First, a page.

The dead rise to fight once more
Heralded by your soaring tones
What can you see from up above?
When no one saw you down below
Why did you rise when others flew?
Were you pleased with what you saw?
Or were you just making your escape?
Lest you be found in your secret place
An icon of the summer breeze
A litmus of the plants and soil
And an age of growing up to see
That to look back,is not to be free
To look down is not to be safe
And to hold one's ground is just as bad
Moving ever upwards
Skylark where are you now?

DL Borrell

VAN 'the man' Morrison wrote a beautiful song about a 'Sense of Wonder' and if ever a picture I have taken illustrates what he meant, then this little girl taking giant steps across the Giant's Causeway in Northern Ireland is it. With a veritable skip in her step and a smile on her face, the Crown Jewels and half a ton of ice cream would not have prised her away from the basalt marvel. Whereas for me, the promise of lobster, soda bread and a night on the Guinness was enough to tempt me back to the car after 20 minutes. However, I would like to think that I have retained the girl's sense of wonder and greatly admire those adults who have managed to cling to that part of their life. It is a kind of Captain Cook curiosity crossed with Gabriel Oak candour, and a dash of unsullied innocence thrown in for good measure. Tall order for a 51-year-old, l8st prop forward? Not on your Nelly. David Bellamy has it, Richard Attenborough by the bucket-load, and this morning I was diving right into my own supply, at the sight of two short-eared owls sharing their early morning field vole in font of me. It was 7.30am, and a cool mist still hung in necklaces around the small conifer plantation as I began. to climb the Holme Moss road. I knew the owls were nesting nearby and as I placed what was left of my toast on my lap, I was excited. Teaching was an age away (two hours actually) and life does not get any better. A double take saw me face to face with one adult owl perched on a fence post. It was no use. stopping opposite the bird, no matter how tempting, because it would just fly off, so I pulled up gently about 30-40 ft further on and reached for the binoculars. So close did the binoculars take me to the owl, his yellow eyes, lit up the optics, and all thoughts of work were forgotten. Two further cars and a noisy motorcycle later saw the bird lift oft towards the moor. But the show was not over, and another adult lifted from the rough tussocks in an attempt to share the short-tailed field vole which was swinging from the first bird's undercarriage. After a minute or two of aerial combat and the momentary interference of a passing kestrel, my morning display had lasted no more than five minutes, but the desultory flight of these long winged, and day-time flying owls, will last a lifetime. Continuing on my way to Ashton the world was, and is a wonderful place. I am sure people think, 'what is he on?' But as I sat there with my bacon and tomato on toast, the world was once again my oyster and when the kids walked in, Woody was smiling. From your many communications, readers share the aforementioned sense of wonder and that wide-eyed tadpole in the jar joy, so cheers to you all. The little girl on the legendary Giant's Causeway, is a metaphor for the amazing things all around us, so, please, never stop looking.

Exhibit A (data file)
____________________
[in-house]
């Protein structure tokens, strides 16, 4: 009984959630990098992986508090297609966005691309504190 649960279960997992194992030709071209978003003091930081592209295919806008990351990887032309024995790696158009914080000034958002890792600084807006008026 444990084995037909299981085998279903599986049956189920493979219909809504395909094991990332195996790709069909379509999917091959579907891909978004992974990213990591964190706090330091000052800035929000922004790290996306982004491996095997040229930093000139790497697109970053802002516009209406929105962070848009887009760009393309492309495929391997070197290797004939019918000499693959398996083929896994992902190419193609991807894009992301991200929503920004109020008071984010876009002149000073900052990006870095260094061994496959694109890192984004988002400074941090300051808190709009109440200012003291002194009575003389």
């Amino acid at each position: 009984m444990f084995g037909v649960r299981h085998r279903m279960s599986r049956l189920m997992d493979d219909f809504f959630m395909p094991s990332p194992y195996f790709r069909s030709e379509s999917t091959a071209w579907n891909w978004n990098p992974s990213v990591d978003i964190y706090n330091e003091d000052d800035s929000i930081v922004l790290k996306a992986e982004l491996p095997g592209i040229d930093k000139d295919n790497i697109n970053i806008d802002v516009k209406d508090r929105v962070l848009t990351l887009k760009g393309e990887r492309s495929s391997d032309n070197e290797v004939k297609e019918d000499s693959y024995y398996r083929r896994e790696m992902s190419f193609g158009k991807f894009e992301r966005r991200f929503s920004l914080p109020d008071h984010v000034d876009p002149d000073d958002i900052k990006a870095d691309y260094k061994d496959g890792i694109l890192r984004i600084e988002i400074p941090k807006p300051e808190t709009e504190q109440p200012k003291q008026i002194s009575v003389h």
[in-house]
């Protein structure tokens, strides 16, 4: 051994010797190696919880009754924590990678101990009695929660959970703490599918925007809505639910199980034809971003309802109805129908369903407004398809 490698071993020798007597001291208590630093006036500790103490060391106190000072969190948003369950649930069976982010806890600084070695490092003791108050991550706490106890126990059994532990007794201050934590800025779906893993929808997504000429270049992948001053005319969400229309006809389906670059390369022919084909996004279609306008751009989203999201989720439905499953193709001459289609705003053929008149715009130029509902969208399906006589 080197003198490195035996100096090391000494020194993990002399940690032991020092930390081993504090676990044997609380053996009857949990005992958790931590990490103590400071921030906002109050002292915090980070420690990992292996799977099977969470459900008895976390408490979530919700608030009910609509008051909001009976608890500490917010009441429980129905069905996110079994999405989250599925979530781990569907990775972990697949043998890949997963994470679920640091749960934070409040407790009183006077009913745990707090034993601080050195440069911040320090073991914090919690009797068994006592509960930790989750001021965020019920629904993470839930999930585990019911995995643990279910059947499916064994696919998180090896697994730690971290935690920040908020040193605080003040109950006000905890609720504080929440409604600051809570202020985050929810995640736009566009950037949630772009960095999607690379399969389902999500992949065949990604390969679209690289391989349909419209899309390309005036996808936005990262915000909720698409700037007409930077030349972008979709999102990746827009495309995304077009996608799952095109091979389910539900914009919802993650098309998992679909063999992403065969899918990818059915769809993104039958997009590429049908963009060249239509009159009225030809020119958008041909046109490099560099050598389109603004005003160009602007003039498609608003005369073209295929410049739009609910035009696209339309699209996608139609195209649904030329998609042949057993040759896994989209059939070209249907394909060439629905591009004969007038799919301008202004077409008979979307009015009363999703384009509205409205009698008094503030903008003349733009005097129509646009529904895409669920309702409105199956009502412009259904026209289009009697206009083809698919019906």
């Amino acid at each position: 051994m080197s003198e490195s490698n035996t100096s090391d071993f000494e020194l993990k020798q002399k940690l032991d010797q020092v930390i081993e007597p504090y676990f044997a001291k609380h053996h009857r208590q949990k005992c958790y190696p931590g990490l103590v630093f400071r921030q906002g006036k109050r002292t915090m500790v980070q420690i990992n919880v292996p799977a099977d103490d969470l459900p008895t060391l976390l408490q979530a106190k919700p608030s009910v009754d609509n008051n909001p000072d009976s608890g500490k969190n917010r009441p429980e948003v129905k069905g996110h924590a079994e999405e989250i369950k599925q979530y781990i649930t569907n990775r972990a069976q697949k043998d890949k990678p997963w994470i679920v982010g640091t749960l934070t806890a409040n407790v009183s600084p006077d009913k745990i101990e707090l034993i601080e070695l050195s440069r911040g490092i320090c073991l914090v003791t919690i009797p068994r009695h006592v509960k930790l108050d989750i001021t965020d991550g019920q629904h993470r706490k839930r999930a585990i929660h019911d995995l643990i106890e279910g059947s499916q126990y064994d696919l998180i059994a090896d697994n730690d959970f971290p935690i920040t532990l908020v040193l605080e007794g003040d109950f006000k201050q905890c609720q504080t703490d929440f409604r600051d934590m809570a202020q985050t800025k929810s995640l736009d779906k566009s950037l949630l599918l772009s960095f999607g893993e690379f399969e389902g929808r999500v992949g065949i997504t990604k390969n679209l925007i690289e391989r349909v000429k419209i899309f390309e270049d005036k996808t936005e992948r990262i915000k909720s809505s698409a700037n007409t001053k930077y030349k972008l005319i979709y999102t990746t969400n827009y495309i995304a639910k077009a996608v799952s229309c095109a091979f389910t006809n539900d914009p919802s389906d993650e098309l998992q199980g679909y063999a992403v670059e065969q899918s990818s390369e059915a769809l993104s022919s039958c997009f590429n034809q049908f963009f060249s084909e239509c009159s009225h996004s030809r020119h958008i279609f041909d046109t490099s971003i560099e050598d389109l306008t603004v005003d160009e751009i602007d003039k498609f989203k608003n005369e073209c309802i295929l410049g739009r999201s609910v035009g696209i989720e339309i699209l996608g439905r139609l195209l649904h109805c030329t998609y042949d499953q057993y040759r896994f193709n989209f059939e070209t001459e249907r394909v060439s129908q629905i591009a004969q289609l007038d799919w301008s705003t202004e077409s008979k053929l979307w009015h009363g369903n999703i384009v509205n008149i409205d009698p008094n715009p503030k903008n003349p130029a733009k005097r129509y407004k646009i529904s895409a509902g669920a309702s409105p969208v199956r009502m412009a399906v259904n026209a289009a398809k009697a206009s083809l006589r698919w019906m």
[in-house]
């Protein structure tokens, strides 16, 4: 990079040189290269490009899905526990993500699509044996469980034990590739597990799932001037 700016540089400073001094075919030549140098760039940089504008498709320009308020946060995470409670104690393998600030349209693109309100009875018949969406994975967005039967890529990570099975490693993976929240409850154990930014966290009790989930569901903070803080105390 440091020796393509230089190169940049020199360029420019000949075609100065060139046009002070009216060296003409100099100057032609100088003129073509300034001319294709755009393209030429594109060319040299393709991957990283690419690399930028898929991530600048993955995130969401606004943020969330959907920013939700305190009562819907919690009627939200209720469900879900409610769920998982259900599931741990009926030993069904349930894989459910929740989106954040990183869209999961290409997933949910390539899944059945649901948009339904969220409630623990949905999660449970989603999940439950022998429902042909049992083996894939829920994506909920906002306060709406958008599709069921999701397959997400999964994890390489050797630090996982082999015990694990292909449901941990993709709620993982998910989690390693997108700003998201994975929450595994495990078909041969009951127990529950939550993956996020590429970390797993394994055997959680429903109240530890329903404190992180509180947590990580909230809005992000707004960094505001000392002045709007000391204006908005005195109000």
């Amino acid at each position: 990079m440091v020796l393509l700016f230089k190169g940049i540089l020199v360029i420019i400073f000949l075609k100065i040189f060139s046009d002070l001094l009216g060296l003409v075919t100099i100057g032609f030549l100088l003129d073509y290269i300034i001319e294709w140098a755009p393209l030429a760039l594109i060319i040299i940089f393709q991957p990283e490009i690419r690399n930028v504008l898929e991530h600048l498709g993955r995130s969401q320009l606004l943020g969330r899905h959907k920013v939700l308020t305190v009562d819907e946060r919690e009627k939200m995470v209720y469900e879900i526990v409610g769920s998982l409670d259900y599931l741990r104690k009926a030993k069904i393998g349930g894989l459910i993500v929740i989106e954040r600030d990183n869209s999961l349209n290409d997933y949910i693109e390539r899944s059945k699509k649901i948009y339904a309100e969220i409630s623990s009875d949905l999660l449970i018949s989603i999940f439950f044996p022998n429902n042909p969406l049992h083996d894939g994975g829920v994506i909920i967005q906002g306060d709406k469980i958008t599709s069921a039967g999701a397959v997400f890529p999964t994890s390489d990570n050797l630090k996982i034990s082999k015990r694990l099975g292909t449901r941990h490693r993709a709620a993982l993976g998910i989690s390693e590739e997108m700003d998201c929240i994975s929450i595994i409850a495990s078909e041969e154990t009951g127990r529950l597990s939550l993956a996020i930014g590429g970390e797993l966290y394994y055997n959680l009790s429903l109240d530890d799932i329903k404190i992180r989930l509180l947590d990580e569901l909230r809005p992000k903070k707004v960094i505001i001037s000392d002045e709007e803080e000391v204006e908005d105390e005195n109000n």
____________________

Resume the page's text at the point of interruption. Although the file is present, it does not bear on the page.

Sean Wood